eDirectory (continued) Figure 10-6 (continued):  Ways of grouping objects in an eDirectory tree
eDirectory (continued) Figure 10-7:  A more complex eDirectory tree
Planning for Installation <ul><li>Poor planning results in more work for installer, potential downtime for users, and head...
Planning for Installation (continued) <ul><li>Critical preinstallation decisions (continued): </li></ul><ul><ul><li>What w...
Installing and Configuring a NetWare 6.5 Server: The Installation Process <ul><li>Installed from CD or another server on n...
The Installation Process (continued) <ul><li>Tasks to set up server: </li></ul><ul><ul><li>Name server </li></ul></ul><ul>...
Establishing Users and Groups <ul><li>Need to add objects—including user objects—to eDirectory tree </li></ul><ul><ul><li>...
Establishing Users and Groups (continued) <ul><li>To start iManager, point browser to /nps/imanager.html page on server </...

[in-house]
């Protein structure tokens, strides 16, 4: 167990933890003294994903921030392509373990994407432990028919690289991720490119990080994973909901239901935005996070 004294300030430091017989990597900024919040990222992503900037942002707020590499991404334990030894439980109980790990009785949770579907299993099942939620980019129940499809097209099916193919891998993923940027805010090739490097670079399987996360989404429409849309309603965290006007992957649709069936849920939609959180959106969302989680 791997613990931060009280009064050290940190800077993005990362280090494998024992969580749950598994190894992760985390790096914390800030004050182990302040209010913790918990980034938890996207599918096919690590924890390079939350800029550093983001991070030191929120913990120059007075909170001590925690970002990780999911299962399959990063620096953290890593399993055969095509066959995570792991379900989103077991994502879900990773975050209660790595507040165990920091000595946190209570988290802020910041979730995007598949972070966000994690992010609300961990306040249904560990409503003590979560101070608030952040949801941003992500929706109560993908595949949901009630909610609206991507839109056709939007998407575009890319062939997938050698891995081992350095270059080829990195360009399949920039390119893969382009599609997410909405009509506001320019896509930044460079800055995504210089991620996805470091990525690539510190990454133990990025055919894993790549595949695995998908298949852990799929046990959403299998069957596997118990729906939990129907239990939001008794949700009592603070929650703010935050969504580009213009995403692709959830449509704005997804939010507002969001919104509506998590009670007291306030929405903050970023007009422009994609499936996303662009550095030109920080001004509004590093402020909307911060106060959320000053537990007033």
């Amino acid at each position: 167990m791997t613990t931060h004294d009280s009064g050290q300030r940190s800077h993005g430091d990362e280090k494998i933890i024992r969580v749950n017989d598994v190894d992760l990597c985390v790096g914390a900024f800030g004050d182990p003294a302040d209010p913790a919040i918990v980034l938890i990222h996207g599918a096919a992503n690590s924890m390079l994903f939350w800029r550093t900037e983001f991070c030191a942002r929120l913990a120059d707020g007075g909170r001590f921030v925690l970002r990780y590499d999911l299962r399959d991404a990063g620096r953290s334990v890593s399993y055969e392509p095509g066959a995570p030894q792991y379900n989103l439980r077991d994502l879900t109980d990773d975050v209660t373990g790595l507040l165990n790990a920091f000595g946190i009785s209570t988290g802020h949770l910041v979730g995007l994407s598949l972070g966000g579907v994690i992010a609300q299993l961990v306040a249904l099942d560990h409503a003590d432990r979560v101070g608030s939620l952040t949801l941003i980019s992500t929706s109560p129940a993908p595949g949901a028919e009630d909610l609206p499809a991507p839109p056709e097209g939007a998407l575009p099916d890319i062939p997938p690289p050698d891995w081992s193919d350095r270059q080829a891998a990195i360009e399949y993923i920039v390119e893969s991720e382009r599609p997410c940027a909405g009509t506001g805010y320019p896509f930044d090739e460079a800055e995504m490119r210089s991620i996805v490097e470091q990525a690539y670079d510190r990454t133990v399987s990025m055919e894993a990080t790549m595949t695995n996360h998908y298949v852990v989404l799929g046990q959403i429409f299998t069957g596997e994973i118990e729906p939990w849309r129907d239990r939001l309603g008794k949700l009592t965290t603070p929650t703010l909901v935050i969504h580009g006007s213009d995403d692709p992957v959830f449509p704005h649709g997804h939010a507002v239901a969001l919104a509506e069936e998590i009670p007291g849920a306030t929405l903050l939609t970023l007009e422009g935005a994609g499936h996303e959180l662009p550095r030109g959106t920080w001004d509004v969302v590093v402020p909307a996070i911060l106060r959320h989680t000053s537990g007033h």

Establishing Users and Groups (continued) Figure 10-8:  The iManager Create User window
Establishing Users and Groups (continued) Figure 10-9:  The iManager Create Group window
Client Services <ul><li>Several ways for different types of clients to access server and its resources </li></ul><ul><ul><...
Traditional Client Access <ul><li>Clients running Windows, Macintosh, and UNIX-type of OSs traditionally connected via a N...
Traditional Client Access (continued) Figure 10-10:  Novell Login dialog box
Native File Access <ul><li>NetWare capable of providing clients with direct access to NSS using clients’ native file acces...
Native File Access (continued) <ul><li>Client must run same protocols and software normally used to connect to a server na...
Native File Access (continued) Figure 10-11:  NetDrive connection dialog box
Browser-Based Access <ul><li>Users can navigate directories and manage files via Novell’s NetStorage tool </li></ul><ul><u...
Internetworking with  Other Operating Systems <ul><li>Novell has adopted LDAP directory standards </li></ul><ul><li>DirXML...
Internetworking with Other Operating Systems (continued) <ul><li>Nterprise Linux Services: Simplifies NetWare access for u...